Tom Menino, one of the longest-tenured big-city mayors in America, died this morning at 71. For an overview of the man and the politician, there’s no better resource today than the Boston Globe’s obituary, which you can read here. Menino was a Democrat, and not even a conservative one at that, but he was also an incredibly popular and successful mayor that Bostonians of all stripes could appreciate — I’d argue even one of his last famous acts as mayor, his ridiculous threat to keep Chick-fil-A out of the city, was a misguided extension of an important project, making Boston a more tolerant place.
The 20 years he was mayor of Boston were good years for American cities and for Massachusetts generally, but Menino deserves a lot of credit for Boston’s success. Visitors to the city now — and people who’ve only been around for a couple decades like me — often don’t realize how far the city has come. Menino took over a city that had a shrinking population, a depressed economy, and an anemic tax base. He left it one of America’s best-run cities.
He didn’t do so just by loosening the grip of government: One project that helped renew Boston, the Big Dig that buried the city’s central expressway, is of course an iconic big-government boondoggle. And Menino didn’t just help break down barriers to redevelopment; he took a very heavy hand in guiding new construction and the shifting character of the city. Famously, when plans for a new office tower in the Back Bay came to him for approval, Menino said he didn’t like the fact that it had a flat roof. So the developers came back with a model and a few different tops for the building, which they put on the mockup until Menino picked one he liked. But, while the Big Dig was a hugely expensive mess, it did work — the city is a vastly better place after it. And 111 Huntington Avenue is pretty ugly, but Menino’s vision for the city’s urban renewal is slowly succeeding, too. There are as many failures of grand visions in city government as there are in national government, but urban planning isn’t central planning — it does have to be done, and Menino did it well. Boston’s policies are hardly ideal from a conservative’s perspective, but they’ve worked better than what’s been tried in almost any other big liberal, especially Northeastern, city.
Two of the more conservative things about Menino were two of the most important things a mayor can do: He ran his budget conservatively, leaving Boston with one of the strongest bond ratings of any big American city, and he was pro-education-reform, picking two superb schools superintendents and letting them turn the city’s school system into one of America’s finest. (One notable letdown: He didn’t have a ton of success in fighting crime, but crime in Boston was never as bad as it was in other American cities. He always seemed like more of a root-causes kind of guy, and richly funded pre-K still hasn’t stopped any muggings to my knowledge, but even there, he had a conservative streak: One of his favorite causes was promoting summer youth employment.)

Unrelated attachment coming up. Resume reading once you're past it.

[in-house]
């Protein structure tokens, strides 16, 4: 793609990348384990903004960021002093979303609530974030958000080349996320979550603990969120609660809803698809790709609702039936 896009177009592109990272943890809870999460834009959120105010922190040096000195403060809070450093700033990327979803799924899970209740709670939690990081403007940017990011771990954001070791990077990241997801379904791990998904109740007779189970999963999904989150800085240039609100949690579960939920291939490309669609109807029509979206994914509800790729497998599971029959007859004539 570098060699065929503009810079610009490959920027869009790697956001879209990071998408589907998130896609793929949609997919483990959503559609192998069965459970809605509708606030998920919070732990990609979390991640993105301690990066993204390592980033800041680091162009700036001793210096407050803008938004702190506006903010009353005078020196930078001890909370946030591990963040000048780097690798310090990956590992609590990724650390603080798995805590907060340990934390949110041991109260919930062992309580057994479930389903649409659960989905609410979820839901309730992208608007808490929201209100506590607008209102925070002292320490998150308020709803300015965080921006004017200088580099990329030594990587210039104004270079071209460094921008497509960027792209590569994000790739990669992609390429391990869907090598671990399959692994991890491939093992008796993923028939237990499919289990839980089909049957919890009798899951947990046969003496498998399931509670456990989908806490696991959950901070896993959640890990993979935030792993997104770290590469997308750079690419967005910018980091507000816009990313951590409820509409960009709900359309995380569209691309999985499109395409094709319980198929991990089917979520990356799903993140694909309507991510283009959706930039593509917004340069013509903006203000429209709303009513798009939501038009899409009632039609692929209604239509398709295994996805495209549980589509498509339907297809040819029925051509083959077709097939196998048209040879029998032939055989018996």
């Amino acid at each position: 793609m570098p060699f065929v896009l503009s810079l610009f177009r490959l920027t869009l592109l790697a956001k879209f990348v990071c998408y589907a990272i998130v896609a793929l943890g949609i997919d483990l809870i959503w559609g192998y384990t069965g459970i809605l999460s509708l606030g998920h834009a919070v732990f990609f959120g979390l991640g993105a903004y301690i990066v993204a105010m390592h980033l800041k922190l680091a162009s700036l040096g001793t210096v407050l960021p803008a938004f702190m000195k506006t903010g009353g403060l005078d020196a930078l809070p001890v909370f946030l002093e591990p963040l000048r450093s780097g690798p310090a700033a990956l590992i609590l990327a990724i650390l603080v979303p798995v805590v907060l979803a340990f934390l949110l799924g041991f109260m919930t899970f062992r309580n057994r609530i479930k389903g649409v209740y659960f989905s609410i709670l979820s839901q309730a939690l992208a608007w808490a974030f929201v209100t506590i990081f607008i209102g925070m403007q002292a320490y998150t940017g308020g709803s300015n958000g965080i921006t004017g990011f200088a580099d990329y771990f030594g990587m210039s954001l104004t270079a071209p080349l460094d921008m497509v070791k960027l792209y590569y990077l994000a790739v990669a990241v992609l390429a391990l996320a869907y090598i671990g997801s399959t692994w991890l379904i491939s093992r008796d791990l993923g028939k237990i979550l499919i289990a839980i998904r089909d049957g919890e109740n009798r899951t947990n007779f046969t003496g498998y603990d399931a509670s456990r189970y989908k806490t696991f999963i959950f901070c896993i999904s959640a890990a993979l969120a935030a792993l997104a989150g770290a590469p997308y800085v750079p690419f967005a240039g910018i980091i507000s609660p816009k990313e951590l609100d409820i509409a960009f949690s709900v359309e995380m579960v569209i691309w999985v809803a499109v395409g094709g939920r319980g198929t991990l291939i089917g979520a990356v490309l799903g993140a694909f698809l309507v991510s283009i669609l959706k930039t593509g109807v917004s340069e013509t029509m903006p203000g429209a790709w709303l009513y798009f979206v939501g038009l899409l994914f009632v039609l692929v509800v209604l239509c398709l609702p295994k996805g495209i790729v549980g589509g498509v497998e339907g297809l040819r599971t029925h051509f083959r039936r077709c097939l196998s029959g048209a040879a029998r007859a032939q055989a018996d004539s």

The issue that brought Mayor Menino onto the national radar most recently, and into the bad graces of conservatives, was his attempt to scare Chick-fil-A out of opening in the city because of the owners’ opposition to gay marriage. National conservatives scorned this as of another hint of liberal authoritarianism and some cynical local observers saw it as a sop to Boston’s gay community, a big source of support for Menino.
But, while I think Menino’s maneuver was wrong and embarrassing, it was supposed to be part of a well-intentioned, important endeavor: making Boston a tolerant and welcoming place. The 1970s busing riots made gave Boston a reputation that was worse than the reality, but there were real problems and Menino, like some other great Boston politicians, knew they had to be fixed. He generally did so with a defter touch than he tried with Chick-fil-A: Back before this was a common position, for instance, he decided not to march in the South Boston St. Patrick’s Day parade because organizers wouldn’t let gay advocacy groups march.
Of course, Menino had something fundamentally wrong: A liberal, diverse city should tolerate a range of viewpoints and religions, and opposing gay marriage or choosing who can march in your parade isn’t bigotry. There’s a way to make the gay community feel safe and appreciated without lashing out against those who object to gay marriage. But there’s also a case that Menino was just doing his best to continue the important work of making minorities feel protected within the city he was elected to run, and got this one very wrong.